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CNET News Video: Control your computer from afar with Myo armband

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CNET News Video: Control your computer from afar with Myo armband

1:45 /

Thalmic Labs has created an alternative to the mouse and keyboard. The new Myo device uses muscle sensors to understand your gestures, letting you use your hands to play video games, swipe through slides, or turn up your tunes.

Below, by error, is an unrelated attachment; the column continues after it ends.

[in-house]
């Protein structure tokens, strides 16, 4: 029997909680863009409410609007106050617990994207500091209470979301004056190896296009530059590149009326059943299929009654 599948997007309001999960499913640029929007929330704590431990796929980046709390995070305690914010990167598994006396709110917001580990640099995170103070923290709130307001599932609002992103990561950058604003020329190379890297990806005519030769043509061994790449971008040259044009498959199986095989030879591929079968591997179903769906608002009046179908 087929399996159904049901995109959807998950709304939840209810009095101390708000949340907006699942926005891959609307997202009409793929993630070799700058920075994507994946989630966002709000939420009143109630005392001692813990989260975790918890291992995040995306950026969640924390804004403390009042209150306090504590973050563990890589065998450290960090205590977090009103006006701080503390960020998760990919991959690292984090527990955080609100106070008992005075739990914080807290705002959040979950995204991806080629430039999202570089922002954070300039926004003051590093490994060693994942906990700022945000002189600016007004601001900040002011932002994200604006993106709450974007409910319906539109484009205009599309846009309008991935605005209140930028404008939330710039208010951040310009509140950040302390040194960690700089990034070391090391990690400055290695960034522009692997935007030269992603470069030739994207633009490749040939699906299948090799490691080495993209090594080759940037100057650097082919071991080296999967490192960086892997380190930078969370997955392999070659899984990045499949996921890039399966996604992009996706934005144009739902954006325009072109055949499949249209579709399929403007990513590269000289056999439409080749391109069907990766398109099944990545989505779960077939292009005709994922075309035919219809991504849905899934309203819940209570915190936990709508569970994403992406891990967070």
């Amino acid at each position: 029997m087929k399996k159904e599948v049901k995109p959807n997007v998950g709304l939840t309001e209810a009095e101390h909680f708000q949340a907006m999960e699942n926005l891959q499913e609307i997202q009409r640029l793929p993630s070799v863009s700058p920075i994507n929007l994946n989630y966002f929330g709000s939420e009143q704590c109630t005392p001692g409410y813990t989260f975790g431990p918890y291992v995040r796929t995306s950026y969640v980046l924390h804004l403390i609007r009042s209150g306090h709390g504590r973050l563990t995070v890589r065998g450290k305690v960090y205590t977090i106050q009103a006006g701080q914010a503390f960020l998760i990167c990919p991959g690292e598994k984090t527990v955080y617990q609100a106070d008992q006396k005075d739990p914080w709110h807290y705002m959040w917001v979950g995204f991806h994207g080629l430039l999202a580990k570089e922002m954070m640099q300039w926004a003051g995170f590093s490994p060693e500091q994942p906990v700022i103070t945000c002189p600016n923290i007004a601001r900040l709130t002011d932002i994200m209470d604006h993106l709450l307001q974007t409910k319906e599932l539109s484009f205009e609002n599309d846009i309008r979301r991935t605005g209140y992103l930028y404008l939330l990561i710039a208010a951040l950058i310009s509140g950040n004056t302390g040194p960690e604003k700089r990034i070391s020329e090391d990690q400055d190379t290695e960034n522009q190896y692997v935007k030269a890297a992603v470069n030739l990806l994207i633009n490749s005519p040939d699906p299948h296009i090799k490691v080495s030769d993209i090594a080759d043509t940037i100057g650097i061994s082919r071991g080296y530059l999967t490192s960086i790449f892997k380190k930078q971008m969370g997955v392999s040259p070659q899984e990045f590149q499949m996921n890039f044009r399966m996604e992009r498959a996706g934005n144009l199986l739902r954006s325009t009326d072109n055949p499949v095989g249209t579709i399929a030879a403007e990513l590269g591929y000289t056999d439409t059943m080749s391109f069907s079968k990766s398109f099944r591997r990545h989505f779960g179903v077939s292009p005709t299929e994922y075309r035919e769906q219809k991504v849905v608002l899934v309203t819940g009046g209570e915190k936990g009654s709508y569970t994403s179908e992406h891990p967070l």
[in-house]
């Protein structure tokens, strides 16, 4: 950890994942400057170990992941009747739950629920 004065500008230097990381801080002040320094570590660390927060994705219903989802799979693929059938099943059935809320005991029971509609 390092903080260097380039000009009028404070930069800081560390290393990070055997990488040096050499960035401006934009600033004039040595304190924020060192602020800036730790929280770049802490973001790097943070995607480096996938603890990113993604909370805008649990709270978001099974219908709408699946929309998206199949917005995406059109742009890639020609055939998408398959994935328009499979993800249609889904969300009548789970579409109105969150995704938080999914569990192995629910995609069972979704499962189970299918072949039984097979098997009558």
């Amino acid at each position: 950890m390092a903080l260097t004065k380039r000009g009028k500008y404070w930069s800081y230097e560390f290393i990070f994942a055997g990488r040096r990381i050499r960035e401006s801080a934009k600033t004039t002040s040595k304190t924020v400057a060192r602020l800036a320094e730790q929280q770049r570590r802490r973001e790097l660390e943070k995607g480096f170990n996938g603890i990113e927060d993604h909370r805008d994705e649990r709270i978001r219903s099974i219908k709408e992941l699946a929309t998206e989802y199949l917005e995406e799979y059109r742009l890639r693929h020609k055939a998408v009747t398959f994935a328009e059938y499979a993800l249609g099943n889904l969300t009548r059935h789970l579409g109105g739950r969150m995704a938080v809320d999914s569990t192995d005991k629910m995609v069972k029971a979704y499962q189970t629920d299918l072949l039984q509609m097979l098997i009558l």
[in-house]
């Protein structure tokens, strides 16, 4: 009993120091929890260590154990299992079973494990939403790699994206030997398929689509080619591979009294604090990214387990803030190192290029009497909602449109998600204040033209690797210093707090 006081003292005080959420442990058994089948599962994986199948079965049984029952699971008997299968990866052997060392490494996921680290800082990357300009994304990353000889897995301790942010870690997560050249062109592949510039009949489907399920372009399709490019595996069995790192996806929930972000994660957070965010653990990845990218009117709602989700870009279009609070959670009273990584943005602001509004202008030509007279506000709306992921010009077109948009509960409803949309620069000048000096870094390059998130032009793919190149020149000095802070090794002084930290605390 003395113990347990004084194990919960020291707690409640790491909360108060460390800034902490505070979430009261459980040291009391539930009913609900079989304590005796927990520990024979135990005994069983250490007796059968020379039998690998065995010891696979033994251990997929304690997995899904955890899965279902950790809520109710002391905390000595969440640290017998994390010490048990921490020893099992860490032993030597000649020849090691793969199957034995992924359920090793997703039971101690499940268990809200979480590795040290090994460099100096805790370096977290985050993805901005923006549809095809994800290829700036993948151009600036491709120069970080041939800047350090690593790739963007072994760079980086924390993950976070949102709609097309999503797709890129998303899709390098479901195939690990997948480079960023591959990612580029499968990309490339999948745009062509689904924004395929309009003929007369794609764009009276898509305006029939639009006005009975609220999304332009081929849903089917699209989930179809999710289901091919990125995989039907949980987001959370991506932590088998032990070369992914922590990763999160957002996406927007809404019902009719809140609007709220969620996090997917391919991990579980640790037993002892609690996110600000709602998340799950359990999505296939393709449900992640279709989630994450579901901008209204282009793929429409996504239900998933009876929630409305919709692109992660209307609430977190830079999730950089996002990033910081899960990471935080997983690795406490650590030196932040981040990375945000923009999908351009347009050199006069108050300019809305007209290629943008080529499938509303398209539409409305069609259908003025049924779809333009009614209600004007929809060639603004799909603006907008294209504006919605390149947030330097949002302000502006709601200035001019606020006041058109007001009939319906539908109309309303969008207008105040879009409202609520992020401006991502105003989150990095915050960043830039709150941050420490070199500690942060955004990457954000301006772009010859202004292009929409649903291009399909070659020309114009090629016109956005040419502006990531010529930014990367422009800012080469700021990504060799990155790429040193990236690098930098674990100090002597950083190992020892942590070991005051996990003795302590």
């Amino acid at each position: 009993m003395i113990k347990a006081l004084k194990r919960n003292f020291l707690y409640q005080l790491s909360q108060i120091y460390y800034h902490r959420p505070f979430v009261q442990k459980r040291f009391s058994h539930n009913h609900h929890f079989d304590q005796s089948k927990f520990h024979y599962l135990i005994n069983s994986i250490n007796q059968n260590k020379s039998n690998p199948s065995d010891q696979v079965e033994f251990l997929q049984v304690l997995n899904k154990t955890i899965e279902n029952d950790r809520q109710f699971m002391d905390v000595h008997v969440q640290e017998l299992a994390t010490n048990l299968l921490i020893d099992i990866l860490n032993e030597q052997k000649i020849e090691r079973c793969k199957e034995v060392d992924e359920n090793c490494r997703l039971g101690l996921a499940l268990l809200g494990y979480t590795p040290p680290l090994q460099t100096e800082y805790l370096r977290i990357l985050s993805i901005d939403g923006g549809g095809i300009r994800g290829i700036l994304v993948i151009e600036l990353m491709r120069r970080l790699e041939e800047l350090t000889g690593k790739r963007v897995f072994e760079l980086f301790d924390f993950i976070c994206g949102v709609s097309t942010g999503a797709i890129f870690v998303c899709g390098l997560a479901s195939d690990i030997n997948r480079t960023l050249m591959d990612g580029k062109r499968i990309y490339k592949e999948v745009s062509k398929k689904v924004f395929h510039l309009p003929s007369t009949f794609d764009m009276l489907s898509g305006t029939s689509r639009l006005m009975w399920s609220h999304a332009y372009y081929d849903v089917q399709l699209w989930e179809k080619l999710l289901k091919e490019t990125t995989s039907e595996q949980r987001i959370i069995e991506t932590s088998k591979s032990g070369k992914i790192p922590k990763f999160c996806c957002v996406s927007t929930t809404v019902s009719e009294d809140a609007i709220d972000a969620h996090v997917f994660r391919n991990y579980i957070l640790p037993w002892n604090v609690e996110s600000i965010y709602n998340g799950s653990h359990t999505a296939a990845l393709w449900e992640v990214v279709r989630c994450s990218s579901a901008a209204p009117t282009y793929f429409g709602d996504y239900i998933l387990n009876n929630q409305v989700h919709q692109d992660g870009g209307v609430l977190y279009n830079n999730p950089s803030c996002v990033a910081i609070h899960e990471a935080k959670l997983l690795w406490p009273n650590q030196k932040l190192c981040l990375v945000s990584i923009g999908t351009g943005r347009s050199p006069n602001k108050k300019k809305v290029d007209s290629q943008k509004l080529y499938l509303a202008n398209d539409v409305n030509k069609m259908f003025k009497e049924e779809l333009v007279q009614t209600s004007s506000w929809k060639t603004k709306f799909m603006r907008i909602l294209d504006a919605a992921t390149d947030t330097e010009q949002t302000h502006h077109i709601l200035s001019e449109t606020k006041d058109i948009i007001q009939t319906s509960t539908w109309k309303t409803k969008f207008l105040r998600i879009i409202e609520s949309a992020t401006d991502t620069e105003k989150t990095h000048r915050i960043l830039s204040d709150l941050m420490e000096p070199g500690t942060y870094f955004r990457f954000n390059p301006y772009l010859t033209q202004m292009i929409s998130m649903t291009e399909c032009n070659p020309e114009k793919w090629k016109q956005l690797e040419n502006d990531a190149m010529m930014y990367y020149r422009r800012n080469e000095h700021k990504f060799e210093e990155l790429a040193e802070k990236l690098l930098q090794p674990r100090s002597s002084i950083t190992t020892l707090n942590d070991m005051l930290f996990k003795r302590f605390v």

-Notice anything missing from this Powerpoint presentation-- maybe the clicker? And this video game is being played without a controller-- the tech that makes that possible, Myo, an armband that understands how your arm, hand, and fingers move thanks to a built-in processor and 8 muscle sensors. -So, it pick up these tiny signals that come from your muscles. You know, when I'm gonna go to make a fist, my brain is sending these impulses down my nerves. -Made by Thalmic Labs, the $150 Myo lets you control computers and devices with your motions. -And then all those signals that are sent into that little processor and here that's been trained using machine learning to recognize which different muscles correspond to different gestures. -Just a recognition technology isn't new. There's the popular Kinect from Microsoft and the Leap motion controller precisely tracks all fingers. But unlike those devices, Myo doesn't use cameras, so users aren't limited to a specific area. -There's this like the old problem with gesture control, they called the Gorilla Arm Syndrome and that's-- 'cause the camera has to see me, it have to be able like this to do it. And so with this technology, you know, I can be sitting here, my arm on my side and go ahead and take control over the device. -The armband connects the devices via low-energy Bluetooth and has a range of 50 feet, so you could turn up your favorite tracks streaming on your laptop from across the room. The model Thalmic Labs expects to sell to the public later this year will be thinner and lighter than this developer's version. But are consumers willing to wear an armband? Maybe not while they're replying to email. But you might be able to tempt them with a drone. In San Francisco, I'm Sumi Das, CNET for CBS News.

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